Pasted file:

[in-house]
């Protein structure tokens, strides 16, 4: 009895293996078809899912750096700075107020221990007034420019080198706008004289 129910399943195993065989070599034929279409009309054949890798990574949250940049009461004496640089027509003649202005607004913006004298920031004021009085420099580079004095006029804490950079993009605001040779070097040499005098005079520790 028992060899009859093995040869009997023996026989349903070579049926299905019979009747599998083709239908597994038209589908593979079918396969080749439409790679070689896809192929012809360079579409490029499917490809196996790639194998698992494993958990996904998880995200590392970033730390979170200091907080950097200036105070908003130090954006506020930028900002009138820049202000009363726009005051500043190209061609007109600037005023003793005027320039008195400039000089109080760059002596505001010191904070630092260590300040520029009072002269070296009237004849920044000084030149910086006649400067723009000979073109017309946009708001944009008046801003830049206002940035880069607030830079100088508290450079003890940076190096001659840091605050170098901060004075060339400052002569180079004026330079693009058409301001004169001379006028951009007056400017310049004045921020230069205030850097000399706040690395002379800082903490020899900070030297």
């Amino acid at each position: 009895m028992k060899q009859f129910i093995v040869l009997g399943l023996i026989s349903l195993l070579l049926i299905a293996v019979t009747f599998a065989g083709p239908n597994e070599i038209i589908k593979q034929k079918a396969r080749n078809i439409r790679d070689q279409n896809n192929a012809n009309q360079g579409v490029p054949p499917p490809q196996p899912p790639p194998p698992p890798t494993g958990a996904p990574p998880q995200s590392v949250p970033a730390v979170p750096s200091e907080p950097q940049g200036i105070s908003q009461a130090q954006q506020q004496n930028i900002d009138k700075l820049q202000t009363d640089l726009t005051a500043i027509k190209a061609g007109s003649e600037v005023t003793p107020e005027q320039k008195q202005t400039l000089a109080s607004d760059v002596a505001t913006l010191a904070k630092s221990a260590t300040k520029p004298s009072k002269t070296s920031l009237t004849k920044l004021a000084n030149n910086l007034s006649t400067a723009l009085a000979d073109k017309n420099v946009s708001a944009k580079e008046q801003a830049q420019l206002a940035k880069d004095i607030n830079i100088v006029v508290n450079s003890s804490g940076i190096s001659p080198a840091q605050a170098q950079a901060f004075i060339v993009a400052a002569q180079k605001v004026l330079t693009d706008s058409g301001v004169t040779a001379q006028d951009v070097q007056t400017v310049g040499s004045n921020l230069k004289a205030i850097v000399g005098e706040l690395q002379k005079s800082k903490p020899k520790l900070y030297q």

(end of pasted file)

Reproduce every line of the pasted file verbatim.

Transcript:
[in-house]
């Protein structure tokens, strides 16, 4: 009895293996078809899912750096700075107020221990007034420019080198706008004289 129910399943195993065989070599034929279409009309054949890798990574949250940049009461004496640089027509003649202005607004913006004298920031004021009085420099580079004095006029804490950079993009605001040779070097040499005098005079520790 028992060899009859093995040869009997023996026989349903070579049926299905019979009747599998083709239908597994038209589908593979079918396969080749439409790679070689896809192929012809360079579409490029499917490809196996790639194998698992494993958990996904998880995200590392970033730390979170200091907080950097200036105070908003130090954006506020930028900002009138820049202000009363726009005051500043190209061609007109600037005023003793005027320039008195400039000089109080760059002596505001010191904070630092260590300040520029009072002269070296009237004849920044000084030149910086006649400067723009000979073109017309946009708001944009008046801003830049206002940035880069607030830079100088508290450079003890940076190096001659840091605050170098901060004075060339400052002569180079004026330079693009058409301001004169001379006028951009007056400017310049004045921020230069205030850097000399706040690395002379800082903490020899900070030297």
């Amino acid at each position: 009895m028992k060899q009859f129910i093995v040869l009997g399943l023996i026989s349903l195993l070579l049926i299905a293996v019979t009747f599998a065989g083709p239908n597994e070599i038209i589908k593979q034929k079918a396969r080749n078809i439409r790679d070689q279409n896809n192929a012809n009309q360079g579409v490029p054949p499917p490809q196996p899912p790639p194998p698992p890798t494993g958990a996904p990574p998880q995200s590392v949250p970033a730390v979170p750096s200091e907080p950097q940049g200036i105070s908003q009461a130090q954006q506020q004496n930028i900002d009138k700075l820049q202000t009363d640089l726009t005051a500043i027509k190209a061609g007109s003649e600037v005023t003793p107020e005027q320039k008195q202005t400039l000089a109080s607004d760059v002596a505001t913006l010191a904070k630092s221990a260590t300040k520029p004298s009072k002269t070296s920031l009237t004849k920044l004021a000084n030149n910086l007034s006649t400067a723009l009085a000979d073109k017309n420099v946009s708001a944009k580079e008046q801003a830049q420019l206002a940035k880069d004095i607030n830079i100088v006029v508290n450079s003890s804490g940076i190096s001659p080198a840091q605050a170098q950079a901060f004075i060339v993009a400052a002569q180079k605001v004026l330079t693009d706008s058409g301001v004169t040779a001379q006028d951009v070097q007056t400017v310049g040499s004045n921020l230069k004289a205030i850097v000399g005098e706040l690395q002379k005079s800082k903490p020899k520790l900070y030297q």